Of course, that is not what President Obama, Chairman Wheeler and NN proponents want us to envision when we hear the words “regulate the Internet like a public utility.” They want us to envision a lovely, healthy flock of sheep grazing peacefully in a beautiful meadow, supervised by a benevolent, powerful Shepherd with a herd of well-trained, affectionate shepherd dogs at his command. Soothing music is piped down from heaven and love and tranquility reign. At the far edges of the meadow, there is a forest. Hungry wolves dwell within, eyeing the sheep covetously. But they dare not approach, for they fear the power of the Shepherd and his dogs.
In other words, the Obama administration is trying to manipulate the emotions of the electorate by creating an imaginary vision of public-utility regulation. The reality of public-utility regulation was, and is, entirely different.
The Natural-Monopoly Theory of Public-Utility Regulation
The history of public-utility regulation is almost, but not quite, co-synchronous with that of government regulation of business in the United States. Regulation began at the state level with Munn vs. Illinois, which paved the way for state government of the grain business in the 1870s. The Interstate Commerce Commission’s inaugural voyage with railroad regulation followed in the late 1880s. With the commercial introduction of electric lighting and the telephone came business firms tailored to those ends. And in their wake came the theory of natural monopoly.
Both electric power and telephones came to be known as “natural monopoly” industries; that is, industries in which both economic efficiency and commercial viability chose one single firm to serve the entire market. This was the outgrowth of economies of scale in production, owing to decreasing long-run average cost of production. This decidedly unusual state of affairs is a technological anomaly. Engineers recognize it in conjunction with the “two-thirds rule.” There are certain cases in which cost increases as the two-thirds power of output, which implies that cost decreases steadily as output rises. (The thru-put of pipes and cables and the capacity of cargo holds are examples.) In turn, this implies that the firm that grows the fastest will undersell all others while still covering all its costs. The further implication is that consumers will receive the most output at the lowest price if one monopoly firm serves everybody – if, and only if, the firm’s price can be constrained equal to its long-run average cost at the rate of output necessary to meet market demand. An unconstrained monopoly would produce less than this optimal rate of output and charge a higher price, in order to maximize its profit. But the theoretical outcome under regulated monopoly equates price with long-run average cost, which provides the utility with a rate of return equal to what it could get in the best alternative use for its financial capital, given its business risk.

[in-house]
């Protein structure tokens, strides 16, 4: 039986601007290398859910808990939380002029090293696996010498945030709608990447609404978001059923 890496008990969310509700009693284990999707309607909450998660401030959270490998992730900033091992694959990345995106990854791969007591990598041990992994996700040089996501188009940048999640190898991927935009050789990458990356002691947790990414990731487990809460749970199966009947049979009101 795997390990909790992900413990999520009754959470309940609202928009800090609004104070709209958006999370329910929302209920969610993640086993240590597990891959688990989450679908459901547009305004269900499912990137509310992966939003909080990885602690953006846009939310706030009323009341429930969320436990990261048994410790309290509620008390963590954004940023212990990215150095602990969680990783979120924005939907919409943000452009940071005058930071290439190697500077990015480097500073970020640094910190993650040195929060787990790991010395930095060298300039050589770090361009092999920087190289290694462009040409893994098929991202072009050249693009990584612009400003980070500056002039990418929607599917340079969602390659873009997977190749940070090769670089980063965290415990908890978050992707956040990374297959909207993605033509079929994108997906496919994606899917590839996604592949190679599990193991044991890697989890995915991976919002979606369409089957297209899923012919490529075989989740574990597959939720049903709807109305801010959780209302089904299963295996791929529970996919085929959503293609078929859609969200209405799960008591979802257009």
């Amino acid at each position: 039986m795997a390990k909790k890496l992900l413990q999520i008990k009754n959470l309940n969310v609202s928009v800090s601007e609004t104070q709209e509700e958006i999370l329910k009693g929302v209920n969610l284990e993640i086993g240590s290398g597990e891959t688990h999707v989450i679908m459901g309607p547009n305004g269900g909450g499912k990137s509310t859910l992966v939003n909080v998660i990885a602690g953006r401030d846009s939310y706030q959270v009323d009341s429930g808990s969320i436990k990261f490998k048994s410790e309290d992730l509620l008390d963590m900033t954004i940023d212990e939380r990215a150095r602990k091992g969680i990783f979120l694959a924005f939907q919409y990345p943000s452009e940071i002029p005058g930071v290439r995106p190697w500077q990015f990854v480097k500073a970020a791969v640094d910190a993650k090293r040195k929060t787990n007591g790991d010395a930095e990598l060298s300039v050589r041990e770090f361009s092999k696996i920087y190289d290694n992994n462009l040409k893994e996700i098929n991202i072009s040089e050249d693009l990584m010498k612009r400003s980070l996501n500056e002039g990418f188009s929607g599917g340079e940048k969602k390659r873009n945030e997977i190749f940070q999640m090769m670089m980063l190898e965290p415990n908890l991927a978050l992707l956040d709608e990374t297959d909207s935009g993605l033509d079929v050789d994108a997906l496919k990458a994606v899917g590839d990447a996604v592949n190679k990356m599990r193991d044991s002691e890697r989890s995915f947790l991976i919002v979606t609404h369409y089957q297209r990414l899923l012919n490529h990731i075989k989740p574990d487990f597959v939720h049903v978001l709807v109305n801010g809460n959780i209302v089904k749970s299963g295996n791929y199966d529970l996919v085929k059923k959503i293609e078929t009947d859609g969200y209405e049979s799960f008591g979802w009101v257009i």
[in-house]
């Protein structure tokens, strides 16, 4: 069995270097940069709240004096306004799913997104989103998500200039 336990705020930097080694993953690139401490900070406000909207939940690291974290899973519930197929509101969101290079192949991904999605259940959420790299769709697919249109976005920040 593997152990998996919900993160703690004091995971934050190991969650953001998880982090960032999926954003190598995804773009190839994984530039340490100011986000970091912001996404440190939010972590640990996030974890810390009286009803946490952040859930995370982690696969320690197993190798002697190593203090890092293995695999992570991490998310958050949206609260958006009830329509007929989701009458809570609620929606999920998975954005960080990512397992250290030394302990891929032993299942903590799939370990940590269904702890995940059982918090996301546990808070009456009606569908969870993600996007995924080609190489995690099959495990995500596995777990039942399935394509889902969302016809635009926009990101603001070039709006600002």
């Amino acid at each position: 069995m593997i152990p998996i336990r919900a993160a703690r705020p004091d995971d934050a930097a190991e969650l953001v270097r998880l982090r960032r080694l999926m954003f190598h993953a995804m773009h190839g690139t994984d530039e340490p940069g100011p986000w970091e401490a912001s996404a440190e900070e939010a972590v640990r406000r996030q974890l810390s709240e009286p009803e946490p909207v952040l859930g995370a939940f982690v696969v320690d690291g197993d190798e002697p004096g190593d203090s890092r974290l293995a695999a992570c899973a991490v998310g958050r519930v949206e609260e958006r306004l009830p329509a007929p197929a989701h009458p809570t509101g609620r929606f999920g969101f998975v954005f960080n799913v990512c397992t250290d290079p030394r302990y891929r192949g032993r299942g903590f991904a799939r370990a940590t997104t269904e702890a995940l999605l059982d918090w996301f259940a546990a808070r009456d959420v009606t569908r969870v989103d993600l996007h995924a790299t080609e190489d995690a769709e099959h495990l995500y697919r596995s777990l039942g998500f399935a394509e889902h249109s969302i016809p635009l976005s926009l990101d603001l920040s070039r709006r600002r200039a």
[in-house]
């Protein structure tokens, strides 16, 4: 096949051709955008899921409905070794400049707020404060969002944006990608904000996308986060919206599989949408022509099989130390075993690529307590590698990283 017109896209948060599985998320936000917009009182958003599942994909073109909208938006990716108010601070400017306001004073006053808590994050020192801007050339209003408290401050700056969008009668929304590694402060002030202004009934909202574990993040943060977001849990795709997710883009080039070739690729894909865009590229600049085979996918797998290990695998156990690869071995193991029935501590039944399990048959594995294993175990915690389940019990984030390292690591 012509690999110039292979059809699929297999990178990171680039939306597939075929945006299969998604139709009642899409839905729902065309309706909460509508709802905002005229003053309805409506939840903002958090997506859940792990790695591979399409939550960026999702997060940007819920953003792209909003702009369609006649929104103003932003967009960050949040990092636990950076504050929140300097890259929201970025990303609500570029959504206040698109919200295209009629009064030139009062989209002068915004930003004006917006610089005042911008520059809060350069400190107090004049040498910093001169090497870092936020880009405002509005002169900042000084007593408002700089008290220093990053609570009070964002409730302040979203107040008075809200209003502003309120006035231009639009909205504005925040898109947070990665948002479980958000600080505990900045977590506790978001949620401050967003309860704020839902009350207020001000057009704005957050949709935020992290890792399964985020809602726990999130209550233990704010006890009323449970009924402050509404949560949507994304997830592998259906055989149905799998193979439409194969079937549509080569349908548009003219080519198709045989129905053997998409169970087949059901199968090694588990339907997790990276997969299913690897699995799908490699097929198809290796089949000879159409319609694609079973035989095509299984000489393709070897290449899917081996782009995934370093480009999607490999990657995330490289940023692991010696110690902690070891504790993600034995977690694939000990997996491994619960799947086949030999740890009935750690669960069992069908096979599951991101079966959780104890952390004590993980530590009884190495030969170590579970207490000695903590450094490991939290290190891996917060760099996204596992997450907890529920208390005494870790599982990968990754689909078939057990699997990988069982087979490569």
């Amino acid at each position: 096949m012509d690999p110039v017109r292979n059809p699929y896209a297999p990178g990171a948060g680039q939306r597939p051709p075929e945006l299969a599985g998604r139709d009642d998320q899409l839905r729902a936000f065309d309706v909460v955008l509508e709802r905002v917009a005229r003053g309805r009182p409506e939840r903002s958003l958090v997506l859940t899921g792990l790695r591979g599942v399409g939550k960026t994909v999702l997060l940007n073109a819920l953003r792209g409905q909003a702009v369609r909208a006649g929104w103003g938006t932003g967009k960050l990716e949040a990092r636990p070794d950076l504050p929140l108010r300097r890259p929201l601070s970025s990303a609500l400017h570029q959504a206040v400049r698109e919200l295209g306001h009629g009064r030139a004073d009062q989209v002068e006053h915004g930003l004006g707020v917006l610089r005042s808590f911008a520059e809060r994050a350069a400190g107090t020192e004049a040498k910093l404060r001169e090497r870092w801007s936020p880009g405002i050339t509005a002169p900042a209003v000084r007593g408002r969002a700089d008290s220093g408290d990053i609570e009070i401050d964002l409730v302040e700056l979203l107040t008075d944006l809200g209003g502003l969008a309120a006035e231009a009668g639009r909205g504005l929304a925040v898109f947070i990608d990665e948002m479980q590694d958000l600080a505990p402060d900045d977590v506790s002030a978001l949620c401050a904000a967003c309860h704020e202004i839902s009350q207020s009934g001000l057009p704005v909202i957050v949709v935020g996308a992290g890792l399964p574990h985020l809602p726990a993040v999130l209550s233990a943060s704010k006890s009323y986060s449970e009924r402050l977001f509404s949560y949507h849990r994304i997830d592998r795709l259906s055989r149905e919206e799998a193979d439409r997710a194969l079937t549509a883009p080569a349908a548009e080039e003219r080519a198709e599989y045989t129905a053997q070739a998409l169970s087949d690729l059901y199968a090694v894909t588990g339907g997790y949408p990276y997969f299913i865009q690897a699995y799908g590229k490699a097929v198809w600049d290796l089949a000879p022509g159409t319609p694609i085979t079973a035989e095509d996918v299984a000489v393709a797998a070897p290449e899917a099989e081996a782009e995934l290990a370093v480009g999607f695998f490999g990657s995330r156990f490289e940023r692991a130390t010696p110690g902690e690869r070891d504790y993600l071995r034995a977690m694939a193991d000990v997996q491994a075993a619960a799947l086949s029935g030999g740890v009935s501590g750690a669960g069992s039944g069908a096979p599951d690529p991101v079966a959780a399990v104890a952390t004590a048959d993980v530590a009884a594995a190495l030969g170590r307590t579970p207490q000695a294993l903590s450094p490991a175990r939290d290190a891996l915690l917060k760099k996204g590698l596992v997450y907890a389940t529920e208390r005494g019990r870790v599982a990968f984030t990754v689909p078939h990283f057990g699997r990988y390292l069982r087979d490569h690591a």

In the U.S. and Canada, this regulated outcome is sought by a public-utility commission via the medium of periodic hearings staged by the public-utility regulatory commission (PUC for short). The utility is privately owned by shareholders. In Europe, utilities are not privately owned. Instead, their prices are (in principle) set equal to long-run marginal cost, which is below the level of average cost and thus constitutes a loss in accounting terms. Taxpayers subsidize this loss – these subsidies are the alternative to the profits earned by regulated public-utility firms in the U.S. and Canada.
These regulatory schemes represent the epitome of what the Nobel laureate Ronald Coase called “blackboard economics” – economists micro-managing reality as if they possessed all the information and control over reality that they do when drawing diagrams on a classroom blackboard. In practice, things did not work out as neatly as the foregoing summary would lead us to believe. Not even remotely close, in fact.